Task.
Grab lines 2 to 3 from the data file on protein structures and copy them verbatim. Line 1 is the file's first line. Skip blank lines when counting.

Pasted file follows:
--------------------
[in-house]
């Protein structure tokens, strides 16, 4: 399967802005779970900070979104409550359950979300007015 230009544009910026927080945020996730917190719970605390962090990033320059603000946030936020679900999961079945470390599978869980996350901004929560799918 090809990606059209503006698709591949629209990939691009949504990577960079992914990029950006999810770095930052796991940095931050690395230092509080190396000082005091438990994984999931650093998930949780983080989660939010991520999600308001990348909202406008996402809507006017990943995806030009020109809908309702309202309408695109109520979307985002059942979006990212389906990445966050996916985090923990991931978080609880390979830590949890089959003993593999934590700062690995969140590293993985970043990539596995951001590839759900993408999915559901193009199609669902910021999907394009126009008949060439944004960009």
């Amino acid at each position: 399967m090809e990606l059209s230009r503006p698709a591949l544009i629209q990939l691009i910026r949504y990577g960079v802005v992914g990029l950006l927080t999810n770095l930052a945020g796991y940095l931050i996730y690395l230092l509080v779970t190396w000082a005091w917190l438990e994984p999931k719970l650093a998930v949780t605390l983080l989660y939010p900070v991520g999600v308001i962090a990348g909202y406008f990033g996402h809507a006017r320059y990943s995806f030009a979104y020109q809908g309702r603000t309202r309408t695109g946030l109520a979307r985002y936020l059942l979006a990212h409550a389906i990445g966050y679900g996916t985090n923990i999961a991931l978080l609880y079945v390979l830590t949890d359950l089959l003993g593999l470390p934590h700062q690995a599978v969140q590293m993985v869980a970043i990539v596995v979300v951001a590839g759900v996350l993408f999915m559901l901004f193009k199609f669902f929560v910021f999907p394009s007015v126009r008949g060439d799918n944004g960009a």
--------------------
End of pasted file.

């Protein structure tokens, strides 16, 4: 399967802005779970900070979104409550359950979300007015 230009544009910026927080945020996730917190719970605390962090990033320059603000946030936020679900999961079945470390599978869980996350901004929560799918 090809990606059209503006698709591949629209990939691009949504990577960079992914990029950006999810770095930052796991940095931050690395230092509080190396000082005091438990994984999931650093998930949780983080989660939010991520999600308001990348909202406008996402809507006017990943995806030009020109809908309702309202309408695109109520979307985002059942979006990212389906990445966050996916985090923990991931978080609880390979830590949890089959003993593999934590700062690995969140590293993985970043990539596995951001590839759900993408999915559901193009199609669902910021999907394009126009008949060439944004960009």
């Amino acid at each position: 399967m090809e990606l059209s230009r503006p698709a591949l544009i629209q990939l691009i910026r949504y990577g960079v802005v992914g990029l950006l927080t999810n770095l930052a945020g796991y940095l931050i996730y690395l230092l509080v779970t190396w000082a005091w917190l438990e994984p999931k719970l650093a998930v949780t605390l983080l989660y939010p900070v991520g999600v308001i962090a990348g909202y406008f990033g996402h809507a006017r320059y990943s995806f030009a979104y020109q809908g309702r603000t309202r309408t695109g946030l109520a979307r985002y936020l059942l979006a990212h409550a389906i990445g966050y679900g996916t985090n923990i999961a991931l978080l609880y079945v390979l830590t949890d359950l089959l003993g593999l470390p934590h700062q690995a599978v969140q590293m993985v869980a970043i990539v596995v979300v951001a590839g759900v996350l993408f999915m559901l901004f193009k199609f669902f929560v910021f999907p394009s007015v126009r008949g060439d799918n944004g960009a």